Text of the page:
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Letter: Running an in-home day care is complicated

I had to laugh and shake my head on this one. Child care in Minnesota is a bit complicated as it is everywhere in the United States. It is definitely costly to those parents who have jobs and need a reliable and trustworthy place to take their child, and it gets more expensive if they have two or three children. Employees who work at child care centers are often, unfortunately, paid minimum wage. The reason for this is strictly due to the myriad of overhead expenses that many people don’t realize. Such costs include rent, utilities and maintenance. Then, of course, there are the classroom materials, food and administrative costs that go along with it. Toys only last so long and, hey, what child doesn’t like a new fish aquarium with exotic fish to look at? So, on that note, let’s talk about the little person in the day care realm, and I’m not talking about the infant or toddler playing with the latest Melissa & Doug toy. The little person is one of the few who takes on the challenge of caring for several children in their own home. This little person is the in-home child care provider. Did I mention “in-home”? These children come to our homes, they play in our homes and they become a part of our homes. We don’t do our business in a shed, a back alley, a damp basement or out of our vehicles.

Furthermore, as an in-home day care provider in Albert Lea, I can assure you that I do not make $78,000 per year. This is where I had to re-read the letter “Don’t day care owners make a good living?” I surely do not get $1,300 per month, per child, as stated by Elizabeth Shockman on Minnesota’s Public Radio. In fact, I do not even get half of this per month, per child. Perhaps Ms. Elizabeth got Minnesota’s child care rates confused with Washington, D.C.’s rates, which happen to be the highest in the nation. In fact, after doing just five minutes of research online, I discovered that day care for a 4-year-old in Washington, D.C., will cost a parent $1,555 per month. Ouch! Again, this is in Washington, D.C., not Albert Lea. So after reading this figure, I am doubtful that the average Minnesota in-home day care provider earns $1,300 per month, per child. If so, I am surely doing something wrong! So, let’s just say I did earn $1,300 per month, per child, and I had five children total (which equals $78,000 per year). Is that all that much money? Day care providers have no retirement, no medical, no dental and pretty much no stability. As I’ve stated, I am by no means complaining about my well-being as an in-home child care provider. I love what I do, and I wouldn’t be doing it if I didn’t! I am only trying to set the record straight for myself and for my fellow providers in Freeborn County. We all love what we do, and that’s a fact! But keep in mind, we are no Rockefellers! So when it comes time for Christmas, the best wine at Three Oak Vineyards and Winery and a box of Lindor chocolates is greatly appreciated!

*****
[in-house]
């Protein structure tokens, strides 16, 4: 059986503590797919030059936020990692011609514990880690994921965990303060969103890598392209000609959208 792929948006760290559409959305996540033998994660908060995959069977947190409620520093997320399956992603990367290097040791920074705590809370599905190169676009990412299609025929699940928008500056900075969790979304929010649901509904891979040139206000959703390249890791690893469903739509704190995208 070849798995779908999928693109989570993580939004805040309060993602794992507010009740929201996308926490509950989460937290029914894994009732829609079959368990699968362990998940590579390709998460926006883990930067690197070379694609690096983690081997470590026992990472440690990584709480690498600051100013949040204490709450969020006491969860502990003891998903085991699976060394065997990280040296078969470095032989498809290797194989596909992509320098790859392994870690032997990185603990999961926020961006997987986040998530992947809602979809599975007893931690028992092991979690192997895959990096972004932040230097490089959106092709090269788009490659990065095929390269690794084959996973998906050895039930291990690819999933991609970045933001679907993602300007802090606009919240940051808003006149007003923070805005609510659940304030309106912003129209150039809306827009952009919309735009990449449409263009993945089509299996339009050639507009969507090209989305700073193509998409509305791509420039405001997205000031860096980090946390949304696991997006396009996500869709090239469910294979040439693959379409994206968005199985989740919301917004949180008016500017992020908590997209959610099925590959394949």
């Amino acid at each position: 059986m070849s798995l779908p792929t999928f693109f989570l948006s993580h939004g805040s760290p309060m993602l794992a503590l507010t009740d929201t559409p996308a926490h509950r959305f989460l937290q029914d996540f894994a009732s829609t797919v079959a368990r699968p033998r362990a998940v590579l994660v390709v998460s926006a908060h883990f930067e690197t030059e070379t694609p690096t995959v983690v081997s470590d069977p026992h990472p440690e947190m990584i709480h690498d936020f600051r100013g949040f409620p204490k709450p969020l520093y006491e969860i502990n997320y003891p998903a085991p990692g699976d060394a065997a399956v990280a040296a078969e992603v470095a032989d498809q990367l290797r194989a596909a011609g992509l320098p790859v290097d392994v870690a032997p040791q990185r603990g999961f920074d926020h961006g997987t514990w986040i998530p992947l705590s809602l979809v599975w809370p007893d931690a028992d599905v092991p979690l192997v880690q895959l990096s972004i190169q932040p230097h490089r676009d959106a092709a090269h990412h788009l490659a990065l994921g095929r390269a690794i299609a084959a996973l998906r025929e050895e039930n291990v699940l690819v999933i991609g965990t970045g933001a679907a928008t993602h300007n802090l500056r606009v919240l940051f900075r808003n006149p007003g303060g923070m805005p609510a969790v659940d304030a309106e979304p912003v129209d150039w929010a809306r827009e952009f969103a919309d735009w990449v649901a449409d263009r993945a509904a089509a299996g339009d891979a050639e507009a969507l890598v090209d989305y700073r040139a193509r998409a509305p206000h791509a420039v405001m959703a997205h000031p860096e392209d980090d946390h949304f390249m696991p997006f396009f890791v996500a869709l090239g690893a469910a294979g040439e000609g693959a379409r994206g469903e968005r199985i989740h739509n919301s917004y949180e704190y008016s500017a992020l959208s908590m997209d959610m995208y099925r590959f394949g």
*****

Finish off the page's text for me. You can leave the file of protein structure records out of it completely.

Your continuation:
Jaclyn Flatten

Albert Lea